Walter and Bennie Blumenthal have raised their four children—ranging in age from 5 to 22—in the same home in which Bennie and her forebears grew up. It’s a large, rambling house in a village north of New York City—a place that bears a distinct resemblance to towns in Rockland County, New York, where ultra-Orthodox Jews, or Haredim, have settled.

The very liberal and interfaith Blumenthal family is deep into their chaotic preparations for daughter Clem’s wedding. Clem’s gay, biracial nuptials are not the only thing happening in the small town of Rundel Junction. A majority of the people in town are distressed over the growing presence of Haredi Jews buying up houses. This is the intriguing beginning of Leah Hager Cohen’s riveting novel, “Strangers and Cousins.”

The suspicious, mostly WASP residents of Rundel Junction have seen how this Haredi takeover has unfolded in other towns in the area. Property values have dropped, and Haredim eventually take over school boards and slash public school budgets, affecting a majority of students who are Latinx and African American.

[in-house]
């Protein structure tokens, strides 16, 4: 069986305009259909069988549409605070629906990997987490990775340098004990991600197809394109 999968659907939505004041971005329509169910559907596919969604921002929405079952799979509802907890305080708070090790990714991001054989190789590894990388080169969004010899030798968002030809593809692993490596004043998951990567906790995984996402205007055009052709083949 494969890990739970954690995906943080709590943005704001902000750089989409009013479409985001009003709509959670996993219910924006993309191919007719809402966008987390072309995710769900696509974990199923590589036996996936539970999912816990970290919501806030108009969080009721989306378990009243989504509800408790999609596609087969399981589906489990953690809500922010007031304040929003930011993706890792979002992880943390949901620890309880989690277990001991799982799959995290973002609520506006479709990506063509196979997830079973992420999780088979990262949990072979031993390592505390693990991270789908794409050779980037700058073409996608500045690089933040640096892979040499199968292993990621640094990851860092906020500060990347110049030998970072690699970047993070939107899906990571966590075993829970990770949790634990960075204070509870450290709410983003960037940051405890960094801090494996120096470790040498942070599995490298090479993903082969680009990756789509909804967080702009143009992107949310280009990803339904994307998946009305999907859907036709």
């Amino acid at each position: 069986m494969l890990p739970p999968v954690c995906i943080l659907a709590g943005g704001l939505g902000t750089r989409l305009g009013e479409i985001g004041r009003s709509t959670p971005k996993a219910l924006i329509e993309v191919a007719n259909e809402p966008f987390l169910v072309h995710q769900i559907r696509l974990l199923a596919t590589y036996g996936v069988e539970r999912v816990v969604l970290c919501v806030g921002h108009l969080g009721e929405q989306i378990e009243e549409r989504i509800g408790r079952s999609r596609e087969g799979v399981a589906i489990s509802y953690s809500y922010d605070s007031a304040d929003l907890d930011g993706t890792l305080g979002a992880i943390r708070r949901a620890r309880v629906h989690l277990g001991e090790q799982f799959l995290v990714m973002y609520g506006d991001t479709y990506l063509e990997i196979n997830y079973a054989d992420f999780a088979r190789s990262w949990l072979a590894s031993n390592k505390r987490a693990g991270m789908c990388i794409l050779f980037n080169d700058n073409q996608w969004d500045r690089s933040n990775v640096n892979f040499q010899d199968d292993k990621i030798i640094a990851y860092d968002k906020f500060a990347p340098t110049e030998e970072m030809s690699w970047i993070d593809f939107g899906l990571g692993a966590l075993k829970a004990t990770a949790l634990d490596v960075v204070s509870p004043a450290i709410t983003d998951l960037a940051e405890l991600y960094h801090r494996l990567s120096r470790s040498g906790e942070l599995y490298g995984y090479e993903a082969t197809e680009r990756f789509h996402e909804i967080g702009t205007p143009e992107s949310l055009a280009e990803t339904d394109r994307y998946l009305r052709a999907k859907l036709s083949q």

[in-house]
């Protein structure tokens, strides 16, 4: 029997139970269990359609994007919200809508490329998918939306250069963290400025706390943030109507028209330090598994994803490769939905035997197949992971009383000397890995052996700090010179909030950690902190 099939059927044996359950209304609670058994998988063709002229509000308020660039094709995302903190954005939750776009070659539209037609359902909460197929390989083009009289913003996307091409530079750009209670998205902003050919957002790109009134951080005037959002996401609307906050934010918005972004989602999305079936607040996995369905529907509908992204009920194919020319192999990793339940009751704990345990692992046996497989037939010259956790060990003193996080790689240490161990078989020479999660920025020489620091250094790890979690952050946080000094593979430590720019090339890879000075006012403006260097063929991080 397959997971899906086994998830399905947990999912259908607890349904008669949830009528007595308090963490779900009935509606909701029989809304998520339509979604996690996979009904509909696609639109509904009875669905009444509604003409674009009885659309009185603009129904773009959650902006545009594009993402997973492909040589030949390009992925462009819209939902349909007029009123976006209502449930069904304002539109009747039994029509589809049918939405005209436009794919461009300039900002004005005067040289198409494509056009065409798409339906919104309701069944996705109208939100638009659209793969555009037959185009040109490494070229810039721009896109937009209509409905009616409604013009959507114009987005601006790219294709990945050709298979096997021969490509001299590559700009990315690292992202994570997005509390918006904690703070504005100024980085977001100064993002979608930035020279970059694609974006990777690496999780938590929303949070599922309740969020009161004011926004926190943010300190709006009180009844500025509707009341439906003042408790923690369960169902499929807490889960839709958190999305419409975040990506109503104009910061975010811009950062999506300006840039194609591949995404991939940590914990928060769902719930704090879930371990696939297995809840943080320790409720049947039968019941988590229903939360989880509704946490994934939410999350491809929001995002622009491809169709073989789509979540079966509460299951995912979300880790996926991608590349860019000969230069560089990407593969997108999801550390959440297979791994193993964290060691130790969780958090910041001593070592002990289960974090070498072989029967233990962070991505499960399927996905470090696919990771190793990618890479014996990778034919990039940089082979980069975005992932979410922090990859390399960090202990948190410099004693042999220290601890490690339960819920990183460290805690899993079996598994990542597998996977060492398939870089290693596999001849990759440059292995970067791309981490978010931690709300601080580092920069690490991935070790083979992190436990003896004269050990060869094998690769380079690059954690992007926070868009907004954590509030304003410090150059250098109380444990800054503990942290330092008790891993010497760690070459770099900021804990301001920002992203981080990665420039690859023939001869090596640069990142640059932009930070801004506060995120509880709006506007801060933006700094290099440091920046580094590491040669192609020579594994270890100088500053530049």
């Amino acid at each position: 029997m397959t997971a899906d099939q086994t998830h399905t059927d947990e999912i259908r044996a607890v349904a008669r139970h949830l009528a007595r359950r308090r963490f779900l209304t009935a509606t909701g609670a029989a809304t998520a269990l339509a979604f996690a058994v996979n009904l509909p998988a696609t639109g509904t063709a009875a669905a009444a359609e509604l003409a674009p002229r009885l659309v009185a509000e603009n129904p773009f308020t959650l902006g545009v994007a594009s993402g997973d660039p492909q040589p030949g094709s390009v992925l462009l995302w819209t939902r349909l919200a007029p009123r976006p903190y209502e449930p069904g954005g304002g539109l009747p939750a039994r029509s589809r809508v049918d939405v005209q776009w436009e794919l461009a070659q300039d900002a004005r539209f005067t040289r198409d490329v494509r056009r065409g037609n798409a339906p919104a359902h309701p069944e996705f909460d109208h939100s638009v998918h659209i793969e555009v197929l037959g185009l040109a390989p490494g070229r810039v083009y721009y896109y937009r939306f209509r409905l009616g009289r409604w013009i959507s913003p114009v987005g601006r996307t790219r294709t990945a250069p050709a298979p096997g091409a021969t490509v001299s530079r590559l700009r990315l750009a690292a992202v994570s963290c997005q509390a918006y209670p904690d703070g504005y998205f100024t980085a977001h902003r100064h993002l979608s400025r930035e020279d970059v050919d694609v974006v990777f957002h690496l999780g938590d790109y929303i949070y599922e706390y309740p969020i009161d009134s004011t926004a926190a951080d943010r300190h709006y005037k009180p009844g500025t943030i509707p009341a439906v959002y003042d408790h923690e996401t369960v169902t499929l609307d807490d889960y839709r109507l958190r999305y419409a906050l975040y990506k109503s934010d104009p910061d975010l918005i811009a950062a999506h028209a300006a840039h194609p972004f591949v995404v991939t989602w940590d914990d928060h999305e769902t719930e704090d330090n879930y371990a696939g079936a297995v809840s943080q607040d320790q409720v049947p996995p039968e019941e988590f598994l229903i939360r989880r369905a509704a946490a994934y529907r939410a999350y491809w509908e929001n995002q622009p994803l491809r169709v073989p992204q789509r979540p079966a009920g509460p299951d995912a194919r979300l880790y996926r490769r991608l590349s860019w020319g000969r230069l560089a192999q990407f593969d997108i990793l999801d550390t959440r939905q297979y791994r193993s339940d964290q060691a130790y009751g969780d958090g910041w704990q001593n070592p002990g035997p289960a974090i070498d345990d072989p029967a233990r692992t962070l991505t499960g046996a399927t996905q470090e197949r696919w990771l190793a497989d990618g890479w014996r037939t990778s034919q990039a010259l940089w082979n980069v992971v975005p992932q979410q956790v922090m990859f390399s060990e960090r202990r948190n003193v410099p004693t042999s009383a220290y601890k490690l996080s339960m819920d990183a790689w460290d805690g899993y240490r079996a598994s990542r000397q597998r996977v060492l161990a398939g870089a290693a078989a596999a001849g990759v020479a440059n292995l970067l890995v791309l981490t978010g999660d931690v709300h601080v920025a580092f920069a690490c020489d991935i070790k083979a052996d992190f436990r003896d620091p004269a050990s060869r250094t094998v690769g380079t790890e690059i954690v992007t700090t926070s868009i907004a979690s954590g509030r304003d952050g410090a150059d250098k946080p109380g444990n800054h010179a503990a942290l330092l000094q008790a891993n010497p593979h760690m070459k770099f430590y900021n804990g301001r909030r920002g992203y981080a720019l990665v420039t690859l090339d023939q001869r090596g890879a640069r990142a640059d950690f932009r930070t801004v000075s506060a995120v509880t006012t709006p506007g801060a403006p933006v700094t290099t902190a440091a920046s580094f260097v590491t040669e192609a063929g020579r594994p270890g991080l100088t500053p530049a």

The wedding brings together four generations of Bennie’s family. The plot mostly takes place in the Blumenthal house—a house that was once the town’s post office and general store. One of the earliest occupants of the family abode was Great-Aunt Glad. Now a frail nonagenarian, she arrives at the Blumenthal’s to attend Clem’s wedding. Her growing inability to separate the past from the present brings up a tragedy that roiled the town almost a century ago. Thus, Rundel Junction’s history is manifested in Glad’s physical and psychological scars.

During the five days leading up to the wedding, Clem is planning a guerrilla pageant of her own to upend her nuptials. As Hager Cohen writes, “There’s certainly something in the air—but is it festivity?” Hager Cohen deftly handles questions concerning anti-Semitism, secular Judaism and the limits of what broad-minded people like Bennie and Walter are willing to accept in their town. She contains these subjects in a deep, smart domestic novel.

Hager Cohen recently spoke to JewishBoston about the issues brought up in “Strangers and Cousins,” as well as her recent and profound embrace of Judaism.

You wrote a beautiful essay for Lilith Magazine about embracing Judaism. What have been the highlights of your Jewish journey?